Andrea Acerra gathers her team for a huddle. With heads bowed and arms clasped behind one another's backs, they send up a prayer. They've been training for this moment for months. Just one small error could be the difference between gold and not medaling at all. Acerra, a seasoned vet with two silver and two bronze medals hanging around her neck, leads the nine competitors in one last chant: "Shake and bake!" they yell before taking their positions in the kitchen.
Over the next 30 minutes, Acerra and her crew will cook and assemble 34 orders in a simulated lunch rush in an elaborate fast-food competition. Every two years, Whataburger—a family-owned business that started as a single burger stand in Corpus Christi, Texas, in 1950, and now spans nearly 700 restaurants in 10 states—gathers its best employees to compete for bragging rights, cash, prizes, and, yes, medals, in a slyly effective mass training-and-loyalty exercise that masquerades as corporate Olympics. It's called the WhataGames.
To Texans, Whataburger is a cult brand, inspiring the same feelings that Californians have for In-N-Out Burger. But even local pride can't inoculate Whataburger, which expects to hit $1 billion in revenue this year, from the fast-food industry's infamous employee turnover rate, which hovers around 300% annually by some accounts. Whataburger staged the first WhataGames in 1996, thinking that better training would improve retention.
The burger chain is certainly not the first company to host a competitive event in an effort to bolster enthusiasm within its ranks. But you'd be hard-pressed to find one that works as well as the biennial WhataGames, which uses employees' pride in their work to infuse corporate culture in a far-flung enterprise. The company credits its same-store increases for the last 54 consecutive quarters to its rigorous attention to doing things the company way. In other words, exactly what the WhataGames reinforce. Although the privately held chain won't release turnover numbers, John Heiman Jr., who runs 14 franchises, reports that his employee churn has dropped from 900% to 100%.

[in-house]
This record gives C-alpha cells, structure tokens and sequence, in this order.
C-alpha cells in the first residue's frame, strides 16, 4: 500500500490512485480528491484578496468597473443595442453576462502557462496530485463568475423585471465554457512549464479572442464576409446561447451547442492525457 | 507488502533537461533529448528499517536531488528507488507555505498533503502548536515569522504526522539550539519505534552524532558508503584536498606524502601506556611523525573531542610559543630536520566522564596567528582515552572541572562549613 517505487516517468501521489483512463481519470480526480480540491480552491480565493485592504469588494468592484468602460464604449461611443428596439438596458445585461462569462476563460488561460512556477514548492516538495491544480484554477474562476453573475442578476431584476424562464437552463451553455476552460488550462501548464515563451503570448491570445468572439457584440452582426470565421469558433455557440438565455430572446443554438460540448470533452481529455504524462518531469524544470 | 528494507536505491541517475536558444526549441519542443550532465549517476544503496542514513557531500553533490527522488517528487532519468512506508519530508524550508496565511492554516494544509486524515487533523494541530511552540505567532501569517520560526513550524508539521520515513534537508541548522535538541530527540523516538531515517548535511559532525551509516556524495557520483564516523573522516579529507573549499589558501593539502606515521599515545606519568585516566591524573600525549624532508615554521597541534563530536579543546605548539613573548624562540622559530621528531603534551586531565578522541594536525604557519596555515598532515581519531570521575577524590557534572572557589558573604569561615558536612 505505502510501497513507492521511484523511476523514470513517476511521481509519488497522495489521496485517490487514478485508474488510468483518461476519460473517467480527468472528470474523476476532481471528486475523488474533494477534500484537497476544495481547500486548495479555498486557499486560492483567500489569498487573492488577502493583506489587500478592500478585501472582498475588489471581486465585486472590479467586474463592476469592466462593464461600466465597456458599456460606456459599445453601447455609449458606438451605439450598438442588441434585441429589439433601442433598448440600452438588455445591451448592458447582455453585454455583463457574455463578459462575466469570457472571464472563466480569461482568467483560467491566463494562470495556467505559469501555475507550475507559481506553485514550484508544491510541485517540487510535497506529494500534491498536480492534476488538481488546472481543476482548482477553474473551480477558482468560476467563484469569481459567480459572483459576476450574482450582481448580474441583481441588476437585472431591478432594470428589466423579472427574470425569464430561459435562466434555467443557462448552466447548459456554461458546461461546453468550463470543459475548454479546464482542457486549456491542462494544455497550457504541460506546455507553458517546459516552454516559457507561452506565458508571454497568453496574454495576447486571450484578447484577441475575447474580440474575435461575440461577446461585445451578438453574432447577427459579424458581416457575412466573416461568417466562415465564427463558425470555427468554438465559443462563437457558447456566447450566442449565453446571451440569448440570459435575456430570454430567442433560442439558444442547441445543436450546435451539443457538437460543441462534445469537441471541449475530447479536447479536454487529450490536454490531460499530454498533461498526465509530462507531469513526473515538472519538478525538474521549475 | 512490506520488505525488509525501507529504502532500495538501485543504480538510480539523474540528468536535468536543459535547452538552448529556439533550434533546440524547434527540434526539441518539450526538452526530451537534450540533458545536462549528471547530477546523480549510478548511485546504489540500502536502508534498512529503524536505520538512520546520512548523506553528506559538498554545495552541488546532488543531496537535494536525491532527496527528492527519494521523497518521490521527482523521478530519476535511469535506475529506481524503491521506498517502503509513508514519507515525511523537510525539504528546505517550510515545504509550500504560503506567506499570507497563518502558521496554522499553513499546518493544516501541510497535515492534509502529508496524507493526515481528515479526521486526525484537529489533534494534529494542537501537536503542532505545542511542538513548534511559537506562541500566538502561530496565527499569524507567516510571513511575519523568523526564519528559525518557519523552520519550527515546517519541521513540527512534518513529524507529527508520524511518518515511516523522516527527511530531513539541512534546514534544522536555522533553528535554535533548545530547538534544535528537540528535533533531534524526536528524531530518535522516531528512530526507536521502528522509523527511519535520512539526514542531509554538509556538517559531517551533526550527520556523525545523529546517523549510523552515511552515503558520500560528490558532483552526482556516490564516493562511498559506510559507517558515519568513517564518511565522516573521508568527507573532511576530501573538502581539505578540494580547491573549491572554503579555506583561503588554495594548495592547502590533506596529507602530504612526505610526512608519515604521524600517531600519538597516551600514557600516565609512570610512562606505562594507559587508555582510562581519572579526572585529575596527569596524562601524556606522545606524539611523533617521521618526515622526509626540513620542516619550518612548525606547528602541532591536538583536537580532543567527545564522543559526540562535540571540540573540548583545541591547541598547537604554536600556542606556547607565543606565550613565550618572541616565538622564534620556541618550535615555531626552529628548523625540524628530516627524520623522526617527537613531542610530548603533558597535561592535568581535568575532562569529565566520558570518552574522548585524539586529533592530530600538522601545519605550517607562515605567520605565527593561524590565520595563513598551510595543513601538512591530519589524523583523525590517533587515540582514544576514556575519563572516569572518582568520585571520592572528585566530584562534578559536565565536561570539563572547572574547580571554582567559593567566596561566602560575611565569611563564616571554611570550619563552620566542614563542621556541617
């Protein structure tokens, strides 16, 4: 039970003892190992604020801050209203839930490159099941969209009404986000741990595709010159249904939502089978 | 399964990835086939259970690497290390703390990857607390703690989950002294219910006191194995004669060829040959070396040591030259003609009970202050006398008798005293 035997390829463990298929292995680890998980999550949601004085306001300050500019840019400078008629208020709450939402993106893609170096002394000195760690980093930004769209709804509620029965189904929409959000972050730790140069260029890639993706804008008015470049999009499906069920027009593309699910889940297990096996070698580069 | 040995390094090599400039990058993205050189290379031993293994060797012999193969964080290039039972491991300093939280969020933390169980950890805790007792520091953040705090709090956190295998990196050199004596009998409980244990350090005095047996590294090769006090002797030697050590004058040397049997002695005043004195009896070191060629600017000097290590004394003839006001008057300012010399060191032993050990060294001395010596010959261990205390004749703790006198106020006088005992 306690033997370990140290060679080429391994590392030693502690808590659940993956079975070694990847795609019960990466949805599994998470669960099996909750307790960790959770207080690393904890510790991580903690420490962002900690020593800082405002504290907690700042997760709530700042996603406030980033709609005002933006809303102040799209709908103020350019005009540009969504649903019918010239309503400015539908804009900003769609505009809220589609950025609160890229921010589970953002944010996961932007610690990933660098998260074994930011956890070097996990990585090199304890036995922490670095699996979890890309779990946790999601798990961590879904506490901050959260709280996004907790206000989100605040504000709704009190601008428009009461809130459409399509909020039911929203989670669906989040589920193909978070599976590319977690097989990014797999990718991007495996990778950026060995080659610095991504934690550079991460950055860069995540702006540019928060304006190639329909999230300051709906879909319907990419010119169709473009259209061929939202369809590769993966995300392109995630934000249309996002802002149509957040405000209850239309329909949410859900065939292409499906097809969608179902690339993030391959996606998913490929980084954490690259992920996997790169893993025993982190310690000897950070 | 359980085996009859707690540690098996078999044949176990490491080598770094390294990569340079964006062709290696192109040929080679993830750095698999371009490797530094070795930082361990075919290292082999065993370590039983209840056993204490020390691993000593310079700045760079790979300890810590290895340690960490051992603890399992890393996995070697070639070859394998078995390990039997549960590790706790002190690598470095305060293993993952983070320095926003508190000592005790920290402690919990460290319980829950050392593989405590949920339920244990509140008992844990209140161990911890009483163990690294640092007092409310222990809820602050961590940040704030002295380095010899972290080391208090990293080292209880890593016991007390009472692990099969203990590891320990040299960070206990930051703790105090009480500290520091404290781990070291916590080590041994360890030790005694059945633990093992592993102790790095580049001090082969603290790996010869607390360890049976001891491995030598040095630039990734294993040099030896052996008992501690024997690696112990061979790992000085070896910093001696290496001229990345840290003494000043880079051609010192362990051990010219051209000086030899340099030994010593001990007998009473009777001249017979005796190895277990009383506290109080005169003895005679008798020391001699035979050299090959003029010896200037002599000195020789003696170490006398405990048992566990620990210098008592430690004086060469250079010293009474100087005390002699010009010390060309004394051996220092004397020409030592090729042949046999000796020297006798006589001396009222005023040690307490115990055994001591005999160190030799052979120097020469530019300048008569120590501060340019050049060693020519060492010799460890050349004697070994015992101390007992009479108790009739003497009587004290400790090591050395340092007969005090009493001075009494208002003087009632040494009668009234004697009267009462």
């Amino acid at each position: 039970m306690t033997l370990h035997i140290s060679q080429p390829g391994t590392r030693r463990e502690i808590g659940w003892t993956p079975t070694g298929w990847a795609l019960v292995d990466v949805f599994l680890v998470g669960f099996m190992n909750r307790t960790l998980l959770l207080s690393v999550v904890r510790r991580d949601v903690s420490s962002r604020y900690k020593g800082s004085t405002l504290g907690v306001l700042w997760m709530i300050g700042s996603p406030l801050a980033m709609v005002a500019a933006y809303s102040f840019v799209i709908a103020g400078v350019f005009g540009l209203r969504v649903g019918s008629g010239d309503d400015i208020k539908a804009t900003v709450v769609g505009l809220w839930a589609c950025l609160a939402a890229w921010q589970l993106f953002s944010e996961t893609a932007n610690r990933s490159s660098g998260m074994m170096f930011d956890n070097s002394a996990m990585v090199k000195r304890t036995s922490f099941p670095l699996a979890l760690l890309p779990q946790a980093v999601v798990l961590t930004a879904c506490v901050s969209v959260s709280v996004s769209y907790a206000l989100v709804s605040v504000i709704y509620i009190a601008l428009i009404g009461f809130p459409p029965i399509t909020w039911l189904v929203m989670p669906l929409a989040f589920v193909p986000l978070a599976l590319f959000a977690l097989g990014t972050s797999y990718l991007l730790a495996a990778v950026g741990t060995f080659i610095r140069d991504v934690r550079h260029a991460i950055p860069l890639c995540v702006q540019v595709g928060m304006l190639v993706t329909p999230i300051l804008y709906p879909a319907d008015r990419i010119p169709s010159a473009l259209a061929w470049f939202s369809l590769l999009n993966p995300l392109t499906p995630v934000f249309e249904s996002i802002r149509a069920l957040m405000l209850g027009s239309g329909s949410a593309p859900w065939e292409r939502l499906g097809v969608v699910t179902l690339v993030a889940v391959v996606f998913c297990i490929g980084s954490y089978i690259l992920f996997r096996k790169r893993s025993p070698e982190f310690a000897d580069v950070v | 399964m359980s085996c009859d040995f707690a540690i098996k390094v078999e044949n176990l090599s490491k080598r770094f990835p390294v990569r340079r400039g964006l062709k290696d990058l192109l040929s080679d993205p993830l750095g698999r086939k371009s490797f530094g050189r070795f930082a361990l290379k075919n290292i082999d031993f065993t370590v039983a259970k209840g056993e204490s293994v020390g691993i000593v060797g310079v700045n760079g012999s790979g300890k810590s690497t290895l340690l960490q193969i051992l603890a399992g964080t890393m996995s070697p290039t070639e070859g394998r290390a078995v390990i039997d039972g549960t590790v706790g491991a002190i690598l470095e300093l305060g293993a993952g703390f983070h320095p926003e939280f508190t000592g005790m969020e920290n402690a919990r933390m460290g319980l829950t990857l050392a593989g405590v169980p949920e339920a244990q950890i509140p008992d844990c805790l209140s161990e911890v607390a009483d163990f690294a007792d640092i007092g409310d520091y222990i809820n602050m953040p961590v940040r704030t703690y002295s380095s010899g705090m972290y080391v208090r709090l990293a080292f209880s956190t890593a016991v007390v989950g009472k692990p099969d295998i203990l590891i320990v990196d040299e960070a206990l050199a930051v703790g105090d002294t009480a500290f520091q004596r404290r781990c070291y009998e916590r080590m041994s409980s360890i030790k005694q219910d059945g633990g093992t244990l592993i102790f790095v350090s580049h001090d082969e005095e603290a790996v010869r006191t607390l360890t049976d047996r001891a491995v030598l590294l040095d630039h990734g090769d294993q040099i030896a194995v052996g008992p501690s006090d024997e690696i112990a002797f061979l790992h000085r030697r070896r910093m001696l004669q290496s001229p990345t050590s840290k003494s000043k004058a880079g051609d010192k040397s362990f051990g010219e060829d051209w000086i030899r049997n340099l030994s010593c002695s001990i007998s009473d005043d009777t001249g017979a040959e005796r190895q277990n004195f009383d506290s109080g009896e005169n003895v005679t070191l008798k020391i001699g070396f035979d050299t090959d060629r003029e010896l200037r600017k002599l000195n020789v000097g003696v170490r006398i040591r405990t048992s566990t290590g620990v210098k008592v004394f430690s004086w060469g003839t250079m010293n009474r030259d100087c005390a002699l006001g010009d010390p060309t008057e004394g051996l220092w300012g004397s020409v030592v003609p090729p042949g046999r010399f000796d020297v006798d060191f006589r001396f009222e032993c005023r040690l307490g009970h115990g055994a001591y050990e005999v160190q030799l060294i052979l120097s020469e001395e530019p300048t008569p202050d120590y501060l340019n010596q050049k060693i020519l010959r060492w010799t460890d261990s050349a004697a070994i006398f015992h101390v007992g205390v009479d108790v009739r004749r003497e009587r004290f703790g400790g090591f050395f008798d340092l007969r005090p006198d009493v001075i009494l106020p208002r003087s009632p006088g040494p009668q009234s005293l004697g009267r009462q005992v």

That explains what the company gets out of the games. It doesn't explain why employees care so much that they'll spend months poring over operations manuals and company history. Certainly, the prize money helps: The top teams split more than $140,000. But the raw emotion on display during the two-day event hints at something deeper.
Acerra, a 41-year-old general manager, and her "kids" from unit 717 in San Antonio, are one of only 16 teams to qualify for this year's WhataGames, in Houston. Their knowledge of menu items, procedures, and Whataburger history has already been put to the test, in a Jeopardy-style quiz show and a matching card game, in which they had to correctly answer such questions as "Grilled chicken must reach what temperature throughout to be properly cooked?" (Answer: 165 degrees.) But it's during the 30-minute What's Cooking? competition—when the hypothetical becomes real—that nerves really start to fray.
As soon as the clock starts, the orders come pouring in. Two judges take turns ordering at the counter while five more circle the drive-through, trying to stump the team with picky requests (a wheat bun toasted on both sides, grilled jalapeños) and large orders. Acerra's group seems ready to accommodate any of the 36,864 possible customizations, but the order screens are filling up fast. "See if he needs help," she shouts to a grill cook. "How we doing on drive-through?"